The Castle of Mystras with its now abandoned settlement occupy a steep foothill on the northern slopes of Mt. Taygetos, 6km northwest of Sparta. Because of the steep and conical hill, it was named Mystras or Myzithras and as it was strategically placed, constituting in itself a great natural fort.
The history of Mystras starts from the mid-13th century, when the Franks completely occupied Peloponnese. The castle was built in 1249 by Guillaume de Villehardouin on the hill top of the byzantine fortress town. After the battle of Pelagonia, it was occupied by Byzantines where Mystras was built, which was also the capital of the Despotate of Moria. The fortress town remained the center of arts and writting until 1953, housing within great emperors, like Kostantinos Paleologos.
Today, within the wall of Mystras, there are four abandoned settlements with great post byzantine churches, houses and palaces. Since 1989, the archaeological site of Mystras is listed as a natural heritage from the Unesco World Heritage List.
Built on a natural fort and strategically-placed hill of the Byzantine Myzythra on the northern slopes of Mt. Taygetos, the castle of Mystras is directly linked to the first Fall of Constantinople. In 1249, the Frankish prince Guillaume II de Villehardouin built the castle of Myzythra on the top of the hill of Myzythra in order to control the Evrotas valley. Ten years later the castle was given over to the Byzantine Emperor Michael VIII Paleologos. In the following years, the castle constituted the center of the later founded fortress town of Mystra, one of the most significant post byzantine cities. In 1262, after the battle of Pelagonia, the castle along with the ones of Monemvasia and Mani are surrendered to the Byzantines, in exchange for the release of the French prince that was captivated. That point marks the starting of the main historic period of Mystras that lasted two centuries. The castle was fortified with walls and inhabitants from the neighboring Lacedaemon came and settled nside the walls, in a place that was named Chora. Over the years a new settlement outside of the walls was created, named Kato Chora, which too was protected by walls.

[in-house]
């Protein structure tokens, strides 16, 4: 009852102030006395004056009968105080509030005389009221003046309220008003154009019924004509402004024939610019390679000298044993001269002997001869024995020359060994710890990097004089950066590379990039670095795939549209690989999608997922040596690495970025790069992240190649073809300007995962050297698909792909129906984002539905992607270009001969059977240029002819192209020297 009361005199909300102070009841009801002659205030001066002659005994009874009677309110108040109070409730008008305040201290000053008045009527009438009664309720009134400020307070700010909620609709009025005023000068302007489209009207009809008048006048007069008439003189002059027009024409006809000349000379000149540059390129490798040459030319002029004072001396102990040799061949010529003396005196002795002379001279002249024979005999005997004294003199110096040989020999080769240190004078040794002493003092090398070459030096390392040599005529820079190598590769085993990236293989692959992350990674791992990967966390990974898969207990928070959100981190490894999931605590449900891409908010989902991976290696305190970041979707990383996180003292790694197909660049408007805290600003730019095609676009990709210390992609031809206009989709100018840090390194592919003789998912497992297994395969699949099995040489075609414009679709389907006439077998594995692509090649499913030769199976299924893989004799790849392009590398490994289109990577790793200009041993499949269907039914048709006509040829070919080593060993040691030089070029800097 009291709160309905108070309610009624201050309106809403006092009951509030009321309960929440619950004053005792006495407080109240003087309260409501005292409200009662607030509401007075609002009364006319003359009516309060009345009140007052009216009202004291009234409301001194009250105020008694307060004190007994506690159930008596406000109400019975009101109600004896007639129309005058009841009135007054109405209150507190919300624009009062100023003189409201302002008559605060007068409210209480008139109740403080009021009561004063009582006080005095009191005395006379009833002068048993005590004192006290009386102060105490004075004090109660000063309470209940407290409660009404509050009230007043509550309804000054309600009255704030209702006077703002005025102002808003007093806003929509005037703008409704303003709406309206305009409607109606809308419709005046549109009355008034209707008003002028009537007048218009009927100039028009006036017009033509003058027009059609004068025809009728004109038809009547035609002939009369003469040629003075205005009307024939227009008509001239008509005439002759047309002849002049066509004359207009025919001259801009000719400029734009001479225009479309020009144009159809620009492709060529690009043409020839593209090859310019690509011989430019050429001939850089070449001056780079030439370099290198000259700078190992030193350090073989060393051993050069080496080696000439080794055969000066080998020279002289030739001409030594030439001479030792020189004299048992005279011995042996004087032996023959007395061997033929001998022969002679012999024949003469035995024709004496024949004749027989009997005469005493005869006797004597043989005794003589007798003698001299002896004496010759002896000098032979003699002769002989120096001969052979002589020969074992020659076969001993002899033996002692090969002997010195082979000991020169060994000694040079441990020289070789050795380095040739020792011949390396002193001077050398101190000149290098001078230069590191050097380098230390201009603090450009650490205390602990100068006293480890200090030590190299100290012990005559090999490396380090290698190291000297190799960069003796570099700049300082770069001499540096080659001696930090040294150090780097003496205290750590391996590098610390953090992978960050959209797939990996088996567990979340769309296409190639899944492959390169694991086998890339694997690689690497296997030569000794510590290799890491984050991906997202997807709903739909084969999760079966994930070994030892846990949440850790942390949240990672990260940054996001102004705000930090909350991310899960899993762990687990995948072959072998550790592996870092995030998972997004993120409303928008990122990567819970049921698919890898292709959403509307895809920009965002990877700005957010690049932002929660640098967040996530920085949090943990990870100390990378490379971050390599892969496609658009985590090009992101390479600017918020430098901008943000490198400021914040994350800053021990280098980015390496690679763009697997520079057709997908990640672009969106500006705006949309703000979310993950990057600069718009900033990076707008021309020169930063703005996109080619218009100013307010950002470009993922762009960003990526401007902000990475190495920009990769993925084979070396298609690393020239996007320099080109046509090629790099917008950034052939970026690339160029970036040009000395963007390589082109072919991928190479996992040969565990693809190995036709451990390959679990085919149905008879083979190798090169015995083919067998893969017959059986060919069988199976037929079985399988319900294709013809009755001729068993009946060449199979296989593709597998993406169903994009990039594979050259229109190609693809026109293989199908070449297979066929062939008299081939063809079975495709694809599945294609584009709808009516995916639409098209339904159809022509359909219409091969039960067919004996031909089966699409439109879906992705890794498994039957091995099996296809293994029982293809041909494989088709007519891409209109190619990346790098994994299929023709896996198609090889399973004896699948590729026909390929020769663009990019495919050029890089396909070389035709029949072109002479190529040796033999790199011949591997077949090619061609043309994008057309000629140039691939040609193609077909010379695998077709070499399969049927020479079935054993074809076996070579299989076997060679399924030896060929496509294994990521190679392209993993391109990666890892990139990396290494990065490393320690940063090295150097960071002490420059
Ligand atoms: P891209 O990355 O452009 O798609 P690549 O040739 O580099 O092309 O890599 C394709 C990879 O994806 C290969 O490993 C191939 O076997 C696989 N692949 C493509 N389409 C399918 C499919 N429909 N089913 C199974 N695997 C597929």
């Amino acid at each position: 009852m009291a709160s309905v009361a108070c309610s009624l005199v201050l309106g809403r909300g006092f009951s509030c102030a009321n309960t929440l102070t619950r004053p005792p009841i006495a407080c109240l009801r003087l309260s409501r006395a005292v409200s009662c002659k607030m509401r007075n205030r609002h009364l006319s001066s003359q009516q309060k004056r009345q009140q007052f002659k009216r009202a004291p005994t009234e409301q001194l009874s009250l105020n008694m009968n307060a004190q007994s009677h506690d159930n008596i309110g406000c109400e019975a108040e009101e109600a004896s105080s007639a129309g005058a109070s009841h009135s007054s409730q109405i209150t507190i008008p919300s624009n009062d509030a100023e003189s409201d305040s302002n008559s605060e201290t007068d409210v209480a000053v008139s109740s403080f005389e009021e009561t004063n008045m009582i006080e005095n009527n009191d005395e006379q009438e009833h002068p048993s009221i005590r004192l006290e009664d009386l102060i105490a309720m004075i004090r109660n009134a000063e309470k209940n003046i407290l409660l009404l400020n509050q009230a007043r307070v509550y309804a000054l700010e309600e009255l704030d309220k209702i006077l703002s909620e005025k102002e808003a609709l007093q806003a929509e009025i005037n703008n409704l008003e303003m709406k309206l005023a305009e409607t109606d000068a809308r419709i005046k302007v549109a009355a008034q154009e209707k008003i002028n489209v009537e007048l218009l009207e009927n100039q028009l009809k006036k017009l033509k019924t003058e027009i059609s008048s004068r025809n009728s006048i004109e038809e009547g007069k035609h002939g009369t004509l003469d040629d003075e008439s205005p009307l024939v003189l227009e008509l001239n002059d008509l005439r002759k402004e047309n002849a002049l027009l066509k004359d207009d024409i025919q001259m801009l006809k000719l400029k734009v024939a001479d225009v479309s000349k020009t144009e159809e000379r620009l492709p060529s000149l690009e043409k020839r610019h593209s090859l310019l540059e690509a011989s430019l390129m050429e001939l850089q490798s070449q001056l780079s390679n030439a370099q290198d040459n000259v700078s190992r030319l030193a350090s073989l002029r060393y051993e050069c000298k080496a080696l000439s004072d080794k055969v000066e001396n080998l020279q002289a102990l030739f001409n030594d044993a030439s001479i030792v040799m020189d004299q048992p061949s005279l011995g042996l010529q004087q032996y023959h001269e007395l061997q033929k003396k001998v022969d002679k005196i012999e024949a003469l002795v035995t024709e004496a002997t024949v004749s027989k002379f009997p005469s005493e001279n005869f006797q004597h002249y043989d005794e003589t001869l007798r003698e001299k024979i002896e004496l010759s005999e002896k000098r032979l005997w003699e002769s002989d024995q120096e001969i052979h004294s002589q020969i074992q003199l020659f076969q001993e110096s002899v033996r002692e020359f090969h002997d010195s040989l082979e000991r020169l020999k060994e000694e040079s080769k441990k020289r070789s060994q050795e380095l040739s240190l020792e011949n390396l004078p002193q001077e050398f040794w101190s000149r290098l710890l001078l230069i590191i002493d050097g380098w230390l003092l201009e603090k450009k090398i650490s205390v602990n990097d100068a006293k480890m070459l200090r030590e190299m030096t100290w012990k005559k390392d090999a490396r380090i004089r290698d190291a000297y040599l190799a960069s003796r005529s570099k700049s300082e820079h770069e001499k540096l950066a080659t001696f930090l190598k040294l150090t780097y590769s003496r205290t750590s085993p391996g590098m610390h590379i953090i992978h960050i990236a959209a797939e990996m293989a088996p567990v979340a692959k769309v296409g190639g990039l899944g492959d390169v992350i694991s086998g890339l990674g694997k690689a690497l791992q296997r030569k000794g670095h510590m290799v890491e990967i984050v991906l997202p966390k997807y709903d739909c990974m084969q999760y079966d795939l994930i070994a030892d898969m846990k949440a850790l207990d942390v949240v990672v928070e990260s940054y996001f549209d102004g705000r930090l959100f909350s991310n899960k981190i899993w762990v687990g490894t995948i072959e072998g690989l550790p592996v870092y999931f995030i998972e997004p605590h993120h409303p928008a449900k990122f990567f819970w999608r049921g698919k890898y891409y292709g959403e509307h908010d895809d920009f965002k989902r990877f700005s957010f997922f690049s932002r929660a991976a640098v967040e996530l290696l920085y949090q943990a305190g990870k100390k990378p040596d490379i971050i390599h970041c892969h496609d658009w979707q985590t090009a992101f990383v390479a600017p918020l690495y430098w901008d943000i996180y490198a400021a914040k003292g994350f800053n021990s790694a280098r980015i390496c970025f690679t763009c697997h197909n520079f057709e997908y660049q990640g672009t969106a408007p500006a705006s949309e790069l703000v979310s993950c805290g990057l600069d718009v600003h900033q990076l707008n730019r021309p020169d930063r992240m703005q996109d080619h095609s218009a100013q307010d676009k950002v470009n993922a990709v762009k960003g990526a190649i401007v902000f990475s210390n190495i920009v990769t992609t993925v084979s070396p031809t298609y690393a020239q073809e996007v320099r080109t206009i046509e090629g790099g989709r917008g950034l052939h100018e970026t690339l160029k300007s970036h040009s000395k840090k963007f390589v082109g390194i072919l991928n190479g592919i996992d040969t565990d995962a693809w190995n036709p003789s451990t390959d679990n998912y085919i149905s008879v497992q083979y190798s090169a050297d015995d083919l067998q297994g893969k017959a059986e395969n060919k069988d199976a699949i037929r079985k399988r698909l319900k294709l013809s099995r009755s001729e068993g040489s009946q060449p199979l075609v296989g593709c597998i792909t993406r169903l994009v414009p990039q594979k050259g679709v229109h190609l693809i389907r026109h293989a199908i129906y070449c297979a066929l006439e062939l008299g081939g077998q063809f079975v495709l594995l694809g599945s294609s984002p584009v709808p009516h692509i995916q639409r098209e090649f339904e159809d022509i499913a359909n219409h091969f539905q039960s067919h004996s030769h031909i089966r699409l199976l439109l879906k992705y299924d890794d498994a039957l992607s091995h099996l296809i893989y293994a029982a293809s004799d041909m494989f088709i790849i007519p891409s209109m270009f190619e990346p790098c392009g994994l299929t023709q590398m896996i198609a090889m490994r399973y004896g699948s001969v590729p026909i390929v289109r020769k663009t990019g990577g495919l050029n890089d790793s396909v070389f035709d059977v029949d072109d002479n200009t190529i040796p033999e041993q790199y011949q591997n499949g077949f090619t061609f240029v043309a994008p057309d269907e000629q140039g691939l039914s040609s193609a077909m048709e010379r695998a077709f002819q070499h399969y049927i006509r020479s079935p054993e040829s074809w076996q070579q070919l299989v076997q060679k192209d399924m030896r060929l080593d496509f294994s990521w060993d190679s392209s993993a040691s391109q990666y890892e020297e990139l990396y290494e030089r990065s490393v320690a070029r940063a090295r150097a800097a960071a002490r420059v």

In 1349, Mystras becomes the capital of the semi-independent Despotate of Morea with Manuel Katakouzinos in reign. In 1383, the royal family of Paleologi superseded the Katakouzinos Dynasty. Konstantinos Paleologos, the last Emperor of Byzantine, occupies a very special place among the despots of Mystras. At that time, Mystras becomes the Empire’s center of political and cultural life. The byzantine era ends for Mystras in 1460 when it was surrendered over to the Turks.
Between 1460 to 1540 it becomes one of the most significant centers of silk production and trade in the eastern Mediterranean Sea. A short intervention of the long-standing Turkish Occupation was the Period of the Venetian Rule. The decline of Mystras started in 1770 during Orlov Revolution, after its destruction from Turkish Albanian soldiers. During the War of Independence in 1821, Mystras was looted by Ibrahim and every one gradually abandoned it. In 1843, King Othon rebuilds Sparta and Gytheion, and from then until 1943, when the Greek government expropriated the area, the last inhabitant leave the fortress town. In 1989, Unesco decides to include the archaeological site of Mystras as part of the cultural and natural heritage in the World Heritage list.
Today, Mystras with its medieval castle, the Frankish Acropolis, and the four fortified settlements holds inside its walls many houses and palaces, while it is also famous for the post byzantine monuments, the monasteries and the churches with the beautiful frescoes, scattered in the archaeological site. Some of the most important monuments are the temple of Agia Sofia in Pano Chora, the Cathedral of Agios Dimitrios, Agii Thedori, and the Odigitria in Kato Chora and lastly, the churches of Perivleptos, Evaggelistrias and the church of Pantanassa in Mesochora. The so called Ekso Chora of Mystra, at the slopes of the hill consists today of a few architectures which date back to the 15th century and after.